The relevant pattern jury instructions discussing the burden of proof direct the jurors to consider all of the evidence bearing on whether a mitigating factor is present. Illinois Pattern Jury Instructions, Criminal, No. 2.03A (4th ed. 2000). When the only evidence of second-degree murder has come out during the State's case, the defendant may request that the jury be instructed that "[t]he defendant is not required to present any evidence in order to establish the existence of a mitigating factor." Illinois Pattern Jury Instructions, Criminal, No. 2.03A (4th ed. 2000). Here, even if defendant did not present any evidence, the circumstances of the offense potentially would support giving the jury a second-degree murder instruction.

Defendant stresses that first-degree murder is a more serious offense with greater penalties. This does not affect our analysis, however. We recognize that the rule upon which the State relies typically is applied where the subsequent charge is a lesser included offense of the original charge. The lesser mitigated offense category presents a unique situation, however, that falls under the rule as well. As our supreme court has recognized, "second degree murder is first degree murder plus mitigation." Porter, 168 Ill. 2d at 213. Because the first-degree murder charges here do not require defendant to defend against any elements that were not before the trial court previously, allowing the State to proceed on the second indictment would not frustrate the purpose of the speedy trial statute.

For these reasons, we agree with the State that the first-degree murder charges in the second indictment were not "new and additional charges." As a result, the delays attributed to defendant in connection with the second-degree murder charges apply to the first-degree murder charges as well. Because the speedy trial term had not expired when the State filed the second indictment, the trial court should not have dismissed it.

To avoid confusion on remand, we stress that the filing of the second indictment did not commence a new speedy trial term. Tolled by the delays occasioned by defendant and the time during which this appeal is pending (see 188 Ill. 2d R. 604(a)(4)), the original term governs the second indictment. There is no question that the second indictment arises out of the same incident upon which the original charges were based. Also, the trial court properly found that the State should be charged with knowledge of the facts giving rise to the second indictment. The autopsy report was completed before the original indictment was filed in September 2000, and the prosecuting attorney referred to the report during the original grand jury proceedings. The State claims that Dr. Jones was unavailable during December 2000 and the first part of January 2001. The State fails to explain, however, why it could not have consulted with Dr. Jones in September, October, or November 2000 or why it could not have asked another medical expert to review the autopsy report. There is nothing indicating that the opinions Jones expressed in January 2001 were based on anything other than the original autopsy report.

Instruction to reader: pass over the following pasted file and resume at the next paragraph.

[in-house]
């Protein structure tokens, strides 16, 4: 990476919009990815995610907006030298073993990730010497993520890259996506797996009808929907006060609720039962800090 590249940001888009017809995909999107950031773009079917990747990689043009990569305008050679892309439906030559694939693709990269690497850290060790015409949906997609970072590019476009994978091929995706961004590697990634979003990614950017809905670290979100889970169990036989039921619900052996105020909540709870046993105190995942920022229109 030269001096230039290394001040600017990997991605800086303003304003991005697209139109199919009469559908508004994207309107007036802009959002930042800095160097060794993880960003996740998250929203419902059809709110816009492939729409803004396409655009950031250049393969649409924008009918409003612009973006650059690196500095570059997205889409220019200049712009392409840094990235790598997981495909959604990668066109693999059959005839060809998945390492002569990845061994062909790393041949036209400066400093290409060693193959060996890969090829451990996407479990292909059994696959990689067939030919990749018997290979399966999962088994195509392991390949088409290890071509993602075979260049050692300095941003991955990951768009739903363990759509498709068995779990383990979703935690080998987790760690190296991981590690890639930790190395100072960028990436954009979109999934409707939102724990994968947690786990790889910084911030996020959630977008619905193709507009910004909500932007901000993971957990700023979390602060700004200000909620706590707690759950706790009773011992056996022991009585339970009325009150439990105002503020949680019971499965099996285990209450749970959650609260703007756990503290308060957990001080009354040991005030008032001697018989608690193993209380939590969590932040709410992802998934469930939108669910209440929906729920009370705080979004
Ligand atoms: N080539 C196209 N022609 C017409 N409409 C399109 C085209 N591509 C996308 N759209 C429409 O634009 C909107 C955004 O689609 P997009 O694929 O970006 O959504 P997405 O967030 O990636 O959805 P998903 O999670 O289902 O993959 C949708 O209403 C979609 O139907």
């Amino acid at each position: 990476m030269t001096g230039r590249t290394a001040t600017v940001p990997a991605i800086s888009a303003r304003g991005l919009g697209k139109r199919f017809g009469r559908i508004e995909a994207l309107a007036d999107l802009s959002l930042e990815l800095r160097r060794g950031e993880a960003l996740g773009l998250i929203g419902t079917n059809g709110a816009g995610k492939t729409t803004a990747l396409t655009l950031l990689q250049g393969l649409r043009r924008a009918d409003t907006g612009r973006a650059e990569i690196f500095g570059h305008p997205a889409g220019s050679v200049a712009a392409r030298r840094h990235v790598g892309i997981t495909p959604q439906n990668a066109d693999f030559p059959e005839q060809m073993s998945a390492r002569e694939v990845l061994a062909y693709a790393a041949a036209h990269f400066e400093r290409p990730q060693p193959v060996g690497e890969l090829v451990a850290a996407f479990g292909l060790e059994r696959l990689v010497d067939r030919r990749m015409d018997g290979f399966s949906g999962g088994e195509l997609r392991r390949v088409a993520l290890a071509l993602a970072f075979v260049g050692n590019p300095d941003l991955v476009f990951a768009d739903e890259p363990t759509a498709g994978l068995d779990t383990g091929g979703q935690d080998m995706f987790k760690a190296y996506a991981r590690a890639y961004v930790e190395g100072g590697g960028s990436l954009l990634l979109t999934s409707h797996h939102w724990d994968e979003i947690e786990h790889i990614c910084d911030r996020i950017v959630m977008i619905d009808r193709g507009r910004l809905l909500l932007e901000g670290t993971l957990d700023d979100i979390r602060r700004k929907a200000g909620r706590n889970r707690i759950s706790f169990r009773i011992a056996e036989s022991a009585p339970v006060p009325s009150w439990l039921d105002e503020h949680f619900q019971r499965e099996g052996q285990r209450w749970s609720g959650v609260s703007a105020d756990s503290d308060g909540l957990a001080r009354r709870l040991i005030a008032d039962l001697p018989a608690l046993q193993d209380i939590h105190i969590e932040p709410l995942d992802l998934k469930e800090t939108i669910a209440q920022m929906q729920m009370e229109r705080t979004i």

Also, the State claims that it was not until January 2001 that it learned about the bloody belt and clothes hidden in defendant's closet. We fail to see how this is new evidence. From the beginning of the prosecution, the State knew that a belt was involved in the altercation and that defendant briefly possessed it. Also, the State knew that defendant was injured during the altercation with the victim. The State does not explain how the discovery of the belt or the clothes bolsters the first-degree murder charges. Clearly, the delay in filing the first-degree murder charges was not due to the discovery of new evidence but instead was the result of the State's lack of diligence in investigating the case.

The judgment of the circuit court of Lake County is reversed, and the cause is remanded for further proceedings consistent with this opinion on the second indictment.

Reversed and remanded.

McLAREN and BYRNE, JJ., concur.

20020801 20020801 20020801 20020801

© 1992-2003 VersusLaw Inc.



Buy This Entire Record For $7.95

Official citation and/or docket number and footnotes (if any) for this case available with purchase.

Learn more about what you receive with purchase of this case.